Several initiatives have sought to incorporate quantitative (numbers-based) approaches into human rights research. While these have shown particular strengths in measuring specific dimensions of economic and social rights fulfillment, to present a compelling picture of whether or not a government is meeting its obligations overall, a more holistic, mixed-methods approach is needed. OPERA helps facilitate such an approach, as illustrated in this detailed graphic. It incorporates different measurement tools for specific human rights principles and standards (in bold below).
The Four Dimensions of OPERA
OPERA in the research process
OPERA is a flexible and adaptable framework. It sets out broad categories of issues—categorized according to the four dimensions described above. Within each dimension, it also identifies indicative questions and potential methods for answering them. Importantly, however, it is up to each user to determine which of those questions demand greater attention and how they can best be answered, depending on the objectives, priorities, and practical constraints in their particular context.
OPERA can therefore guide researchers in designing more detailed metrics for measuring specific issues. There are several stages in the research process (as broadly outlined in the diagram at right). OPERA can be helpful, in different ways, at each stage, e.g., organizing a problem map, categorizing indicators, structuring reports and other research outputs.
Tools and techniques for measuring the four dimensions of OPERA
To answer the questions that OPERA poses, a range of methods can be used. However, quantification—specifically, analysis making use of indicators, benchmarks, and data—is at the heart of many of the tools and techniques we have employed with it.
The advantage of using indicators (which are essentially a particular way of expressing a research question) is that they help identify standardized, comparable units of measurement that can be analyzed in various ways, in order to show patterns and trends. Our resources on OPERA also provide guidance on how to gather data on indicators, including from secondary sources (e.g. socioeconomic statistics, administrative records, budgetary data) and primary sources (e.g. community audits, surveys).
However, data needs interpretation. A number itself is just a number. Data needs to be compared against benchmarks. Different kinds of comparisons will be appropriate in difference contexts and the strategic questions associated with benchmarking are an increasing focus for us in applying OPERA.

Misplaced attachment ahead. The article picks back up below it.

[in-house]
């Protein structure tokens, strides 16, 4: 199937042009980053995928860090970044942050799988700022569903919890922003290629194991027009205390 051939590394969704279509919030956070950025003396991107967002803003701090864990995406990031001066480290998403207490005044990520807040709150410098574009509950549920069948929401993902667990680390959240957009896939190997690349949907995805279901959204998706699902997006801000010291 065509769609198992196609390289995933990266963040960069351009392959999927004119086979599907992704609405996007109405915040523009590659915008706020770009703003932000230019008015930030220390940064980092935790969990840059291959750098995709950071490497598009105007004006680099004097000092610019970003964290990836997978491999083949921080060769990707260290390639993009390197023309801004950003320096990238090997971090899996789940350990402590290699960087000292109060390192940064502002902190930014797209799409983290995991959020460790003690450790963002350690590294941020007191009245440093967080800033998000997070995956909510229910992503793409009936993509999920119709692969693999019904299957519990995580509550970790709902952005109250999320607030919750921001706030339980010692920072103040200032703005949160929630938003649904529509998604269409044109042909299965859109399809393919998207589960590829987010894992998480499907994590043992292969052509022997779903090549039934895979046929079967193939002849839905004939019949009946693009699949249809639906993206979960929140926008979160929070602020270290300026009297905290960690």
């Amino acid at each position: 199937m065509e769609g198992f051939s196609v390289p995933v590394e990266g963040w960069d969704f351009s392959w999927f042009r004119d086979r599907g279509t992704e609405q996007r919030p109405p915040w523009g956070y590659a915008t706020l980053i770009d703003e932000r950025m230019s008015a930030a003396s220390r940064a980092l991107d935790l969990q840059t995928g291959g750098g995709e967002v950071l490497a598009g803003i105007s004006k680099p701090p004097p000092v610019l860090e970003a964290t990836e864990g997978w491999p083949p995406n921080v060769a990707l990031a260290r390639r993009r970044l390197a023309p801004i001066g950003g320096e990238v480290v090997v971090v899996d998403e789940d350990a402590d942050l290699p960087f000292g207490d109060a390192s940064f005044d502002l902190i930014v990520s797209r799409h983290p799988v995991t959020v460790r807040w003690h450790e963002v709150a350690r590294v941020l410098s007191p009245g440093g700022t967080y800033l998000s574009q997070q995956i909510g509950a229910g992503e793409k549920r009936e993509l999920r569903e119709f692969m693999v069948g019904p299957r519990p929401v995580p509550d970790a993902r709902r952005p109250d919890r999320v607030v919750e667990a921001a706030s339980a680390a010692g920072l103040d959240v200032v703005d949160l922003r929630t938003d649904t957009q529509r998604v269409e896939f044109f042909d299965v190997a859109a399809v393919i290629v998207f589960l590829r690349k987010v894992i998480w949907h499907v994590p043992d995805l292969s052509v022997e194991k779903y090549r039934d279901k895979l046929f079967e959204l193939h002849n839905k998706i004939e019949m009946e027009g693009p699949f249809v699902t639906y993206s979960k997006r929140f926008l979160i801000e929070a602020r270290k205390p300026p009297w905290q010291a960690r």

While quantification can be a valuable approach to researching large-scale and systematic issues, OPERA also recognizes the need to balance quantitative and qualitative analysis, as well as the importance of personal testimonies.
CESR Publications Related to OPERA
The OPERA Framework is CESR’s foundational publication on OPERA. It lays out, in detail, the relevant human rights and standards to be measured when monitoring the fulfillment of economic and social rights, the rationale for developing OPERA, how it builds on existing measurement initiatives, and the tools and techniques might be employed for assessing each of its four steps.
Defending Dignity is a training manual on monitoring development policies through the lens of economic and social rights that we co-produced with the Asia Pacific Forum of National Human Rights Institutions in 2015. The manual takes readers through OPERA and the tools and techniques for gathering and analyzing quantitative and qualitative data, including a particular focus on budgetary data. It also considers specifically how national human rights institutions can use these tools and techniques to fulfil their mandated functions.
CESR’s briefing, Assessing Austerity, considers how OPERA could be adapted as a potential methodology for conducting a human rights impact assessment of fiscal consolidation measures. It demonstrates why assessing austerity is both necessary and feasible and how it can contribute to advancing alternative policies that would prevent harmful forms of fiscal consolidation in the future, including tackling tax abuse, strengthening tax authorities, debt renegotiation and reallocation of unnecessary expenditures.
The OPERA Framework Video
This brief video explains how OPERA employs different measures for specific human rights principles and standards to trace economic and social deprivations and disparities back to the actions or omissions of the state.